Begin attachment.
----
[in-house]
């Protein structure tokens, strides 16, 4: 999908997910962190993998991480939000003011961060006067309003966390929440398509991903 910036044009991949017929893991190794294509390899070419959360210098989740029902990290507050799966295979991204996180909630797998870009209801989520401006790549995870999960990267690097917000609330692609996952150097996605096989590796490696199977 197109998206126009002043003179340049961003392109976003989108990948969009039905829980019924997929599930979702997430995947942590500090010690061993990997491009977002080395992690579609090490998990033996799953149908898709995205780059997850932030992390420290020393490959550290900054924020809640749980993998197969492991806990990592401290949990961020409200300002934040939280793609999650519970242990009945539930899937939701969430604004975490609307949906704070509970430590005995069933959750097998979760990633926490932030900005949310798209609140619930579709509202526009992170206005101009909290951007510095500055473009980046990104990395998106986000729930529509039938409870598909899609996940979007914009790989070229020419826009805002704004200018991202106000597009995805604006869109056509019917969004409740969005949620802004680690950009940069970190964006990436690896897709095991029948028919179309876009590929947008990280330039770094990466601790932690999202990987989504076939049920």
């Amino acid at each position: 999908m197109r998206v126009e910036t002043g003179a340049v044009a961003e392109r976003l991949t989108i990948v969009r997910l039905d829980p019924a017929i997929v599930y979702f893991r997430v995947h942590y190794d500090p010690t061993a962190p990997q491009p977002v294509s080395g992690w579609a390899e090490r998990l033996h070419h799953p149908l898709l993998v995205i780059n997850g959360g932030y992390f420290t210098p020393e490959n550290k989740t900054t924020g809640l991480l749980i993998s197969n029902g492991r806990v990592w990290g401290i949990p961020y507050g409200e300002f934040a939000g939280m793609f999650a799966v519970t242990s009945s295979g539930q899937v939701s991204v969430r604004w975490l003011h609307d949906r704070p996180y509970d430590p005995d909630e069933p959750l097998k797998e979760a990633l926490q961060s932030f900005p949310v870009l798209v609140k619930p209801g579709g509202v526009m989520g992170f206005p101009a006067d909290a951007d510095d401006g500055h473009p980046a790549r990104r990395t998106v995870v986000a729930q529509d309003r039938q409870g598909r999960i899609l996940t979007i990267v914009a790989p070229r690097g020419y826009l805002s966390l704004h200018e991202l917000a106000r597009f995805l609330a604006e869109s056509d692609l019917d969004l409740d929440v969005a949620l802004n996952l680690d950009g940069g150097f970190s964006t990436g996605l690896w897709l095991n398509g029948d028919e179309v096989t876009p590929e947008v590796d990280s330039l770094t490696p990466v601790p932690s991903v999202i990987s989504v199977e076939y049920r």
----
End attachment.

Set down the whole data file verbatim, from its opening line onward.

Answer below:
[in-house]
């Protein structure tokens, strides 16, 4: 999908997910962190993998991480939000003011961060006067309003966390929440398509991903 910036044009991949017929893991190794294509390899070419959360210098989740029902990290507050799966295979991204996180909630797998870009209801989520401006790549995870999960990267690097917000609330692609996952150097996605096989590796490696199977 197109998206126009002043003179340049961003392109976003989108990948969009039905829980019924997929599930979702997430995947942590500090010690061993990997491009977002080395992690579609090490998990033996799953149908898709995205780059997850932030992390420290020393490959550290900054924020809640749980993998197969492991806990990592401290949990961020409200300002934040939280793609999650519970242990009945539930899937939701969430604004975490609307949906704070509970430590005995069933959750097998979760990633926490932030900005949310798209609140619930579709509202526009992170206005101009909290951007510095500055473009980046990104990395998106986000729930529509039938409870598909899609996940979007914009790989070229020419826009805002704004200018991202106000597009995805604006869109056509019917969004409740969005949620802004680690950009940069970190964006990436690896897709095991029948028919179309876009590929947008990280330039770094990466601790932690999202990987989504076939049920």
């Amino acid at each position: 999908m197109r998206v126009e910036t002043g003179a340049v044009a961003e392109r976003l991949t989108i990948v969009r997910l039905d829980p019924a017929i997929v599930y979702f893991r997430v995947h942590y190794d500090p010690t061993a962190p990997q491009p977002v294509s080395g992690w579609a390899e090490r998990l033996h070419h799953p149908l898709l993998v995205i780059n997850g959360g932030y992390f420290t210098p020393e490959n550290k989740t900054t924020g809640l991480l749980i993998s197969n029902g492991r806990v990592w990290g401290i949990p961020y507050g409200e300002f934040a939000g939280m793609f999650a799966v519970t242990s009945s295979g539930q899937v939701s991204v969430r604004w975490l003011h609307d949906r704070p996180y509970d430590p005995d909630e069933p959750l097998k797998e979760a990633l926490q961060s932030f900005p949310v870009l798209v609140k619930p209801g579709g509202v526009m989520g992170f206005p101009a006067d909290a951007d510095d401006g500055h473009p980046a790549r990104r990395t998106v995870v986000a729930q529509d309003r039938q409870g598909r999960i899609l996940t979007i990267v914009a790989p070229r690097g020419y826009l805002s966390l704004h200018e991202l917000a106000r597009f995805l609330a604006e869109s056509d692609l019917d969004l409740d929440v969005a949620l802004n996952l680690d950009g940069g150097f970190s964006t990436g996605l690896w897709l095991n398509g029948d028919e179309v096989t876009p590929e947008v590796d990280s330039l770094t490696p990466v601790p932690s991903v999202i990987s989504v199977e076939y049920r």